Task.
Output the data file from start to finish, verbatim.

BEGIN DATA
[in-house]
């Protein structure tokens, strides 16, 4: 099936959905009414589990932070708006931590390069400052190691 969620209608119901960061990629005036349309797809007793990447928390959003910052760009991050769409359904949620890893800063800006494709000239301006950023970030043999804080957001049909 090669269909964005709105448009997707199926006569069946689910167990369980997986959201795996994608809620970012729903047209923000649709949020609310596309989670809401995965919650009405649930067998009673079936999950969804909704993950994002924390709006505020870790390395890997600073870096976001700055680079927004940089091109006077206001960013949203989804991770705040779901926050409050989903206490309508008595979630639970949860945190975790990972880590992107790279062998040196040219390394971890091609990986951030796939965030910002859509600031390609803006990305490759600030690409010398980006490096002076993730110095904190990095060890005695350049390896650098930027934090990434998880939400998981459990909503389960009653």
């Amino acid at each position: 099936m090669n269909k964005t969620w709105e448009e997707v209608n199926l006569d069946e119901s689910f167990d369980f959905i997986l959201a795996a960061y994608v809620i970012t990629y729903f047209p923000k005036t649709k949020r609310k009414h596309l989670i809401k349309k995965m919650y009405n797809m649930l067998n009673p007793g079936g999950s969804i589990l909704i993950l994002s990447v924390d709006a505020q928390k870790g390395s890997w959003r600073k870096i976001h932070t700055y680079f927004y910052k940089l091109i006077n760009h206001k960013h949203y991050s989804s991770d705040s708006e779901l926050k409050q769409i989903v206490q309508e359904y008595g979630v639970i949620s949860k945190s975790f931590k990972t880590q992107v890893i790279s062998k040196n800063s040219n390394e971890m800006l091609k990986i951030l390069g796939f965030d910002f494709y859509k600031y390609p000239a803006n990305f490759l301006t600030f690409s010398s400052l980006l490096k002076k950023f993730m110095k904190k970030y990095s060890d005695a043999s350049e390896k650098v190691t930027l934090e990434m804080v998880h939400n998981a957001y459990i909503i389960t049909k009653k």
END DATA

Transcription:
[in-house]
């Protein structure tokens, strides 16, 4: 099936959905009414589990932070708006931590390069400052190691 969620209608119901960061990629005036349309797809007793990447928390959003910052760009991050769409359904949620890893800063800006494709000239301006950023970030043999804080957001049909 090669269909964005709105448009997707199926006569069946689910167990369980997986959201795996994608809620970012729903047209923000649709949020609310596309989670809401995965919650009405649930067998009673079936999950969804909704993950994002924390709006505020870790390395890997600073870096976001700055680079927004940089091109006077206001960013949203989804991770705040779901926050409050989903206490309508008595979630639970949860945190975790990972880590992107790279062998040196040219390394971890091609990986951030796939965030910002859509600031390609803006990305490759600030690409010398980006490096002076993730110095904190990095060890005695350049390896650098930027934090990434998880939400998981459990909503389960009653």
């Amino acid at each position: 099936m090669n269909k964005t969620w709105e448009e997707v209608n199926l006569d069946e119901s689910f167990d369980f959905i997986l959201a795996a960061y994608v809620i970012t990629y729903f047209p923000k005036t649709k949020r609310k009414h596309l989670i809401k349309k995965m919650y009405n797809m649930l067998n009673p007793g079936g999950s969804i589990l909704i993950l994002s990447v924390d709006a505020q928390k870790g390395s890997w959003r600073k870096i976001h932070t700055y680079f927004y910052k940089l091109i006077n760009h206001k960013h949203y991050s989804s991770d705040s708006e779901l926050k409050q769409i989903v206490q309508e359904y008595g979630v639970i949620s949860k945190s975790f931590k990972t880590q992107v890893i790279s062998k040196n800063s040219n390394e971890m800006l091609k990986i951030l390069g796939f965030d910002f494709y859509k600031y390609p000239a803006n990305f490759l301006t600030f690409s010398s400052l980006l490096k002076k950023f993730m110095k904190k970030y990095s060890d005695a043999s350049e390896k650098v190691t930027l934090e990434m804080v998880h939400n998981a957001y459990i909503i389960t049909k009653k």